Emails released by a liberal group suggest that a state office building received clean drinking water

By Char Adams
January 29, 2016 02:55 PM
Advertisement
Credit: Ryan Garza/Detroit Free Press/Zuma

Newly released emails about the Flint, Michigan, water crisis suggest that state employees were supplied with clean drinking water while officials told the city’s residents that their tap water was safe to drink.

Progress Michigan, a liberal group critical of governor Rick Snyder’s administration, released the emails on Thursday, one of which noted violations to the city’s drinking water standards and offered a short-term solution – for those in the Flint State Office Building.

“[The Department of Technology, Management and Budget] is in the process of providing a water cooler on each occupied floor, positioned near the water fountain, so you can choose which water to drink,” the facility notification obtained by the New York Times stated.

“The cooler will arrive today and will be provided as long as the public water does not meet treatment requirements.”

However, a spokesperson for the DTMB told the Associated Press that the agency provided clean water to the State Office Building after it failed drinking water standards unrelated to lead.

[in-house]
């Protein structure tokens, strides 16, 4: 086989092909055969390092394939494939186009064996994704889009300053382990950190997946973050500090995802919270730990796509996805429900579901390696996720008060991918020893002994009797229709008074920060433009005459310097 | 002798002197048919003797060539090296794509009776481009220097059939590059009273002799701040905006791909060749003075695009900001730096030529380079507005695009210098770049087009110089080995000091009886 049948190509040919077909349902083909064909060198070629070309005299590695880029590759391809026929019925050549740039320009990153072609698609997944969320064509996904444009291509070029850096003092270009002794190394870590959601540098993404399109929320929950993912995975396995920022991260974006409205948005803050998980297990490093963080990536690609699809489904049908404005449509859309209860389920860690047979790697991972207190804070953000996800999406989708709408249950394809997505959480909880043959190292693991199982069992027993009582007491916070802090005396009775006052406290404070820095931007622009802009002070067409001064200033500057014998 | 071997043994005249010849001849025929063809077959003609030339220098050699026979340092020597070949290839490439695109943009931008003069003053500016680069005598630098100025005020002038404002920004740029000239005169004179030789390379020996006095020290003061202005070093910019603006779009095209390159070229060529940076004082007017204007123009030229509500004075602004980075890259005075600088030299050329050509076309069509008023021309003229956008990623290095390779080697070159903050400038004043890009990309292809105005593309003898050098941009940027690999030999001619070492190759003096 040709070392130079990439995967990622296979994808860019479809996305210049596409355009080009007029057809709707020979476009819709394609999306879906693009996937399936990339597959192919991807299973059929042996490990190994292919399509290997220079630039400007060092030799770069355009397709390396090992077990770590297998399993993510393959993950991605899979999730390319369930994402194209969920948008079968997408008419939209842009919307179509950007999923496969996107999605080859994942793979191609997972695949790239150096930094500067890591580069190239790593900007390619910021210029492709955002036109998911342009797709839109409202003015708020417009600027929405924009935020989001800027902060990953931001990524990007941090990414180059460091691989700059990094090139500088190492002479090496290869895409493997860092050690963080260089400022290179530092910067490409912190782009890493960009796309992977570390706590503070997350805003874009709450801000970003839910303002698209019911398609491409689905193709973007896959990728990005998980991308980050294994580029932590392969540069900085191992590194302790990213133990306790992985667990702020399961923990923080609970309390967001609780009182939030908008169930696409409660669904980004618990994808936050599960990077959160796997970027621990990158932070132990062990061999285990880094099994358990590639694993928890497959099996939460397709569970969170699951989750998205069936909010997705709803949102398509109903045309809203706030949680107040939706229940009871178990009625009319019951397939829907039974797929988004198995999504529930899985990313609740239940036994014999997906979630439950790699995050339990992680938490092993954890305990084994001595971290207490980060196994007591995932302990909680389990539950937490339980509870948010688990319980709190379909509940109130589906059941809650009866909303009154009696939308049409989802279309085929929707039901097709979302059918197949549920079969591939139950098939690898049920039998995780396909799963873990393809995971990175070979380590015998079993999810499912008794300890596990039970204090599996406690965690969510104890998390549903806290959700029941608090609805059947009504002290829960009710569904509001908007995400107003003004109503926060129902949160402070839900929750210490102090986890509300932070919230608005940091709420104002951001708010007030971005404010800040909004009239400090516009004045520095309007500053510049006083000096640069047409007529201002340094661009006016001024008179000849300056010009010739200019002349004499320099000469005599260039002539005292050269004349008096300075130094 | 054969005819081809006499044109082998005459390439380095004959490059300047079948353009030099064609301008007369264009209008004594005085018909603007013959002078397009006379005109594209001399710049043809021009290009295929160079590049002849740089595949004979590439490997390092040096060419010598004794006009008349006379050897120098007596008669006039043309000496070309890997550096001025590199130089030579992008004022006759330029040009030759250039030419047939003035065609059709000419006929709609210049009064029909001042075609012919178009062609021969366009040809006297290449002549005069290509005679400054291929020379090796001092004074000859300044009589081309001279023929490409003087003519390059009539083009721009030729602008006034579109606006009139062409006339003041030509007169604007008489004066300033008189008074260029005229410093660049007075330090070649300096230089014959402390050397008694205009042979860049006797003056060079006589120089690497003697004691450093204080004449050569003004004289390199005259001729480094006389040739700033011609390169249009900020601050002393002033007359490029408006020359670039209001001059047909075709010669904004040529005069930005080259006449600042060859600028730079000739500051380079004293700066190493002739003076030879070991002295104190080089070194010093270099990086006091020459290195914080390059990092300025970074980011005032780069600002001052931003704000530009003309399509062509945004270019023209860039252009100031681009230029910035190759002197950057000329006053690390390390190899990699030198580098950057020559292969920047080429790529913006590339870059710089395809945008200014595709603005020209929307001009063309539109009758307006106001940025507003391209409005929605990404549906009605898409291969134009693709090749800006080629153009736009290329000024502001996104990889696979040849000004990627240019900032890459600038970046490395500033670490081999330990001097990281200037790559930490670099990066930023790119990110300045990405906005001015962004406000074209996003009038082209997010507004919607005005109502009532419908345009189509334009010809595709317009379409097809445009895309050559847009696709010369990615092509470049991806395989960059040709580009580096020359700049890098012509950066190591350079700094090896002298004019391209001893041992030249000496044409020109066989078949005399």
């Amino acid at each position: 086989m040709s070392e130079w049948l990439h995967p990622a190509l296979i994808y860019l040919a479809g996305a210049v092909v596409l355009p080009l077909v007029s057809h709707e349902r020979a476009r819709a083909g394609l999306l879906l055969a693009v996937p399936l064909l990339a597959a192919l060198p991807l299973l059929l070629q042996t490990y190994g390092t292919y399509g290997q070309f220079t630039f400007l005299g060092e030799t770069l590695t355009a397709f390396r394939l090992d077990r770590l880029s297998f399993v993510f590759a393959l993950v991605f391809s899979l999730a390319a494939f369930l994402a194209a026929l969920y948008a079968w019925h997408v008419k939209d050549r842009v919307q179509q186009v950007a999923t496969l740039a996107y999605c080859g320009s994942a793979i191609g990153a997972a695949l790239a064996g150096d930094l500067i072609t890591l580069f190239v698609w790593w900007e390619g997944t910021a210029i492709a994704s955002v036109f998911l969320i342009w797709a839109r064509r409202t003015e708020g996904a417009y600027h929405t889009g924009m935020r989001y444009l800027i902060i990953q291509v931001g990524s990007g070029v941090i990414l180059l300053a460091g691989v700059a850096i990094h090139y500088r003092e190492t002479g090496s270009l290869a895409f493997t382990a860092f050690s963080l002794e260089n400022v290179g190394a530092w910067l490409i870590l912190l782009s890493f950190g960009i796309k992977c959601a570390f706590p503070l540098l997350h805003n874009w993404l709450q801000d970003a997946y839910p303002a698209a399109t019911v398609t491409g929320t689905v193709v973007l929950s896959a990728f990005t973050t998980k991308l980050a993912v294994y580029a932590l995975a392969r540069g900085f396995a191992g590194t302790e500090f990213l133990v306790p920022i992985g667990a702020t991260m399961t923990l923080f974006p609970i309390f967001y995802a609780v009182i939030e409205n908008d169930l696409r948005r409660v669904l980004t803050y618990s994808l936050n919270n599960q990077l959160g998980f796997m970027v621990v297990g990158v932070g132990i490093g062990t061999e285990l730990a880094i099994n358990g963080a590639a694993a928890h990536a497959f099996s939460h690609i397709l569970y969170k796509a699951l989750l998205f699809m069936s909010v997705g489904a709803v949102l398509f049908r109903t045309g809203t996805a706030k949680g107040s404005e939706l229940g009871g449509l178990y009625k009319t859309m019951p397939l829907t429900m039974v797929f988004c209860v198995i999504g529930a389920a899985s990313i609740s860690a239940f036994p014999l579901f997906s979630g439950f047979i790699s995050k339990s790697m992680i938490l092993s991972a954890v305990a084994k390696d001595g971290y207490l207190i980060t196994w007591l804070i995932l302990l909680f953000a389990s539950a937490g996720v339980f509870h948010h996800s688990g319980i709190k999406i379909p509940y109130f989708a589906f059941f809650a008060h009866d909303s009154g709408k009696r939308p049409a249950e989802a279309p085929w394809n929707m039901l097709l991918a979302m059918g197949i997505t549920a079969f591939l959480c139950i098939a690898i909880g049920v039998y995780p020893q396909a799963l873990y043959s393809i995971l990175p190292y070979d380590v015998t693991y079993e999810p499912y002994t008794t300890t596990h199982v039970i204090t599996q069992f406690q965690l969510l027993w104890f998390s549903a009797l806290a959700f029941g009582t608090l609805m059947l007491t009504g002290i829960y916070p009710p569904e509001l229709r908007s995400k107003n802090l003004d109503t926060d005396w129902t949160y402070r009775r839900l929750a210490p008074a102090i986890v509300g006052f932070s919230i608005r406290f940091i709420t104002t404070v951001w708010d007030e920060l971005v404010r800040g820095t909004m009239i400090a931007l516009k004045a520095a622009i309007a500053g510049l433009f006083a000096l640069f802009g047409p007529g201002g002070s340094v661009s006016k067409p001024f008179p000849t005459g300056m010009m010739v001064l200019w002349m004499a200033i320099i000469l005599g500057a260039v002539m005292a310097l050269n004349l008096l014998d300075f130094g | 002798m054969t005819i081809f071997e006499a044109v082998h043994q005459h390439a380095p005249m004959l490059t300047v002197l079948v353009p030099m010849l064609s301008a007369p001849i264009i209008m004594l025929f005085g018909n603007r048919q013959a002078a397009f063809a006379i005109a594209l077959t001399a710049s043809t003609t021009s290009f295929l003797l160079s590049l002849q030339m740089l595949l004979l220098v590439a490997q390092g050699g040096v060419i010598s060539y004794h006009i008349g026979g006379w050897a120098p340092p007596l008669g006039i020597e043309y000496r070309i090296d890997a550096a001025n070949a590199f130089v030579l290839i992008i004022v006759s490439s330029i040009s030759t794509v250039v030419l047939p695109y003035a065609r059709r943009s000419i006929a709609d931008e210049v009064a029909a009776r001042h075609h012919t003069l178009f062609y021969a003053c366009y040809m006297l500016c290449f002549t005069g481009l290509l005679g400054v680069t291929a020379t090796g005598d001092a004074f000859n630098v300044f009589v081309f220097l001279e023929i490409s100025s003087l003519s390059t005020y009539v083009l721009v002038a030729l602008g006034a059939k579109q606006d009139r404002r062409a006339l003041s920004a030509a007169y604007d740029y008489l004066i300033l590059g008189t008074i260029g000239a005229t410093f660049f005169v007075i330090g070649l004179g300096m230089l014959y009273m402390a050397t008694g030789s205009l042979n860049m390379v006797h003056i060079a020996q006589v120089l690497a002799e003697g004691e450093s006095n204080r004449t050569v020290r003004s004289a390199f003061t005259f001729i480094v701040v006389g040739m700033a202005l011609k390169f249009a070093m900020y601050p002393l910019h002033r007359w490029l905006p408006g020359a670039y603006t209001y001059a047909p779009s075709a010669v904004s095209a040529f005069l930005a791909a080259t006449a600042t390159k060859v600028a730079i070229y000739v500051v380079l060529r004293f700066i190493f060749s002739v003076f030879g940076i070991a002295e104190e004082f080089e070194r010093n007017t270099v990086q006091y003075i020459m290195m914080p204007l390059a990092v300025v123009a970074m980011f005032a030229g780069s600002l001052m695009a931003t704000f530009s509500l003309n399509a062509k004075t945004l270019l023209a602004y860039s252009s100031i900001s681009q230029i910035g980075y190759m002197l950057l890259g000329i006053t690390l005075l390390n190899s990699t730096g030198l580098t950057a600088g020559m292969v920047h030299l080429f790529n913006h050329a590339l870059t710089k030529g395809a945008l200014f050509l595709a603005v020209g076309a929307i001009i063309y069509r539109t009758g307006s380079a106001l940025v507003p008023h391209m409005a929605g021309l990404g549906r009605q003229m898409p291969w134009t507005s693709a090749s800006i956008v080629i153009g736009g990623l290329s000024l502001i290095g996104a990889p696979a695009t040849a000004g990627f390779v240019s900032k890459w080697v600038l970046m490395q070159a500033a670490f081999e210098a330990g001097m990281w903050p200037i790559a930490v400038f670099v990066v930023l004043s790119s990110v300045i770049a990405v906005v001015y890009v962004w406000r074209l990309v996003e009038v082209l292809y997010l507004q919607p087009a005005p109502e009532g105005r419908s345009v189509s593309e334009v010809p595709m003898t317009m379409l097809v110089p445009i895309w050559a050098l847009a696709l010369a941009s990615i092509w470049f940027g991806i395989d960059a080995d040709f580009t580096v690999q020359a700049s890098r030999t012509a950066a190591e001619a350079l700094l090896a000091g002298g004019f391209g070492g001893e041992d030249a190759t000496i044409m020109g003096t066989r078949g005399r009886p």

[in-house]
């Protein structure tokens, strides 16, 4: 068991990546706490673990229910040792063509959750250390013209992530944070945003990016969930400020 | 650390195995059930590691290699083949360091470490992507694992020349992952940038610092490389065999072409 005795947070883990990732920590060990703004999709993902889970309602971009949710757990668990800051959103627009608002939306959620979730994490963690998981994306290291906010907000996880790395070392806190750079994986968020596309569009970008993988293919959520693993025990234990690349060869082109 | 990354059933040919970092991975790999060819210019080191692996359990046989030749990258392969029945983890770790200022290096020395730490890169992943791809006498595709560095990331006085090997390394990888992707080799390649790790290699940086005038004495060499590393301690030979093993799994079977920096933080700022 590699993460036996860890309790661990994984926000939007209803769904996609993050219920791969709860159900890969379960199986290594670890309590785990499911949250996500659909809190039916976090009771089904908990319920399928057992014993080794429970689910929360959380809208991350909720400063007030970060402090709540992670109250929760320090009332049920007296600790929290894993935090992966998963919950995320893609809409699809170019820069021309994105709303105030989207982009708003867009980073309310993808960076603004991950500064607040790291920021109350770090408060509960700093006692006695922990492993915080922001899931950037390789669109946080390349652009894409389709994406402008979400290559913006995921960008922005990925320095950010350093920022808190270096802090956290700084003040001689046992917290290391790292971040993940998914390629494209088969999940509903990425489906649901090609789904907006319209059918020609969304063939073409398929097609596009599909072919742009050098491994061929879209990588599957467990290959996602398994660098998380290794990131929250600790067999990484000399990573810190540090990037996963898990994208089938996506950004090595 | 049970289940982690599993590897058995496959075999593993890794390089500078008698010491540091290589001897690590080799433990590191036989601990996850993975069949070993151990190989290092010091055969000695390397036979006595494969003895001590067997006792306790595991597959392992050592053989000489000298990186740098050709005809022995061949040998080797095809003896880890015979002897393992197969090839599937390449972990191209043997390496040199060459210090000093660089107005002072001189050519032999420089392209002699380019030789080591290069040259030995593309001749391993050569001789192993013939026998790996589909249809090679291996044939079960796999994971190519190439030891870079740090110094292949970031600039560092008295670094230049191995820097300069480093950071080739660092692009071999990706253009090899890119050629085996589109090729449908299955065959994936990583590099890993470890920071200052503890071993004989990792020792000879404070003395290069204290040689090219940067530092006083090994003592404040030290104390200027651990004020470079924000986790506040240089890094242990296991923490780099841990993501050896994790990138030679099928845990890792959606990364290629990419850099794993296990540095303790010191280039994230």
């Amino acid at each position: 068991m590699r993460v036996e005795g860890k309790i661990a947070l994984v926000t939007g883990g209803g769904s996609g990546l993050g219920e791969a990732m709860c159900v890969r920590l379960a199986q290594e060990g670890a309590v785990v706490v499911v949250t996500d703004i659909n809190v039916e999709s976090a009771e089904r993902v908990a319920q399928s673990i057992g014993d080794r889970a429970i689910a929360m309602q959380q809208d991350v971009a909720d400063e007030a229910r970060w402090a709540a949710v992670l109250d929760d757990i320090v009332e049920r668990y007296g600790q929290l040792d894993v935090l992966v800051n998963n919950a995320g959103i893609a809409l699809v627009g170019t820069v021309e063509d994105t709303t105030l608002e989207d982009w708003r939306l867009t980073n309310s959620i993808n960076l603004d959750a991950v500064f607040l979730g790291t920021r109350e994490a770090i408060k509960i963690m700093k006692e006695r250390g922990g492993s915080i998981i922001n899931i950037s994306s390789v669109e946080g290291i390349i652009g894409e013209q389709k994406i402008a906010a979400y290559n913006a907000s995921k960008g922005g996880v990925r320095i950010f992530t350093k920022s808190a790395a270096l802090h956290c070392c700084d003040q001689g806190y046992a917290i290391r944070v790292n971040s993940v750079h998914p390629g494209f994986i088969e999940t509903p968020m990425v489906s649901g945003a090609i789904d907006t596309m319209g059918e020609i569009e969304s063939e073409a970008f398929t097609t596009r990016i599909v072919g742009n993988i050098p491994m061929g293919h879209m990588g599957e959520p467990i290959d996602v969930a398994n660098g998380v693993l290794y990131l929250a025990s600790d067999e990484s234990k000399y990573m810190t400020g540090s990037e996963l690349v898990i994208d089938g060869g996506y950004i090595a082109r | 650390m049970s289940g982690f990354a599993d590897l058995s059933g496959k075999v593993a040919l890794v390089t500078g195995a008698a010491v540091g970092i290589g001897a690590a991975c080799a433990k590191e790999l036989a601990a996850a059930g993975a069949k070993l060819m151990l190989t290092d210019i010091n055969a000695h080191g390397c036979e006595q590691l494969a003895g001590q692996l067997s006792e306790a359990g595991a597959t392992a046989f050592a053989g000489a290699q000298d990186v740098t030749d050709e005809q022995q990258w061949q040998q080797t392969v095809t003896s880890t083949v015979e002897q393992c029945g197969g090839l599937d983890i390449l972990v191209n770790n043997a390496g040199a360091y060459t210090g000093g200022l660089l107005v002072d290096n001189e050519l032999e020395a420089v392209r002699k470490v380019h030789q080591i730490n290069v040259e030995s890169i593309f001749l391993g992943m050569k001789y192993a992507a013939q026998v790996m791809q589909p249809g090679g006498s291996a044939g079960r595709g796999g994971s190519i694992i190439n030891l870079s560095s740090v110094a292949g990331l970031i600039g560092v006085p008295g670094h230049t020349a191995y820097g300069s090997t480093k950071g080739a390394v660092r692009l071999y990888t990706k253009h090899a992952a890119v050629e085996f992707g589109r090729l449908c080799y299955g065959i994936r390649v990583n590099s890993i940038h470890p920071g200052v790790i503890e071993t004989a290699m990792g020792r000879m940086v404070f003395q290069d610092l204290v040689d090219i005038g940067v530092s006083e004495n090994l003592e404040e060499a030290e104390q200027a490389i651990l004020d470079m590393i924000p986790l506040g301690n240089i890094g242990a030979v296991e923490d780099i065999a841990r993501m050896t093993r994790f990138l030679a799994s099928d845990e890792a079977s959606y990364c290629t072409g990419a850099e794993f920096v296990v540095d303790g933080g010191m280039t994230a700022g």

“We have provided it continuously,” the spokesperson said. “That was a decision we made as the building owner.”

When asked about the emails and claims on Friday, Snyder said he “had no knowledge of that taking place,” the AP reports.

One week earlier, Snyder released hundreds of emails of his own, in an attempt to be transparent about his often criticized handling of the water crisis.

The emails showed that it took months of receiving complaints from the public before state officials admitted that the city was in the midst of a major public health emergency.

But the executive director of Progress Michigan told the Detroit Free Press that perhaps the state was not as slow to react as initially thought.

“Sadly, the only response was to protect the Snyder administration from future liability and not to protect the children of Flint,” Lonnie Scott said.

“While residents were being told to relax and not worry about the water, the Snyder administration was taking steps to limit exposure in its own building.”

In December, the mayor of Flint, Michigan, declared a state of emergency after a number of children suffered lead poisoning from the city’s tap water.

In a statement, Mayor Karen Weaver said the lead poisoning “will result in learning disabilities and the need for special education and mental health services and an increase in the juvenile justice system.”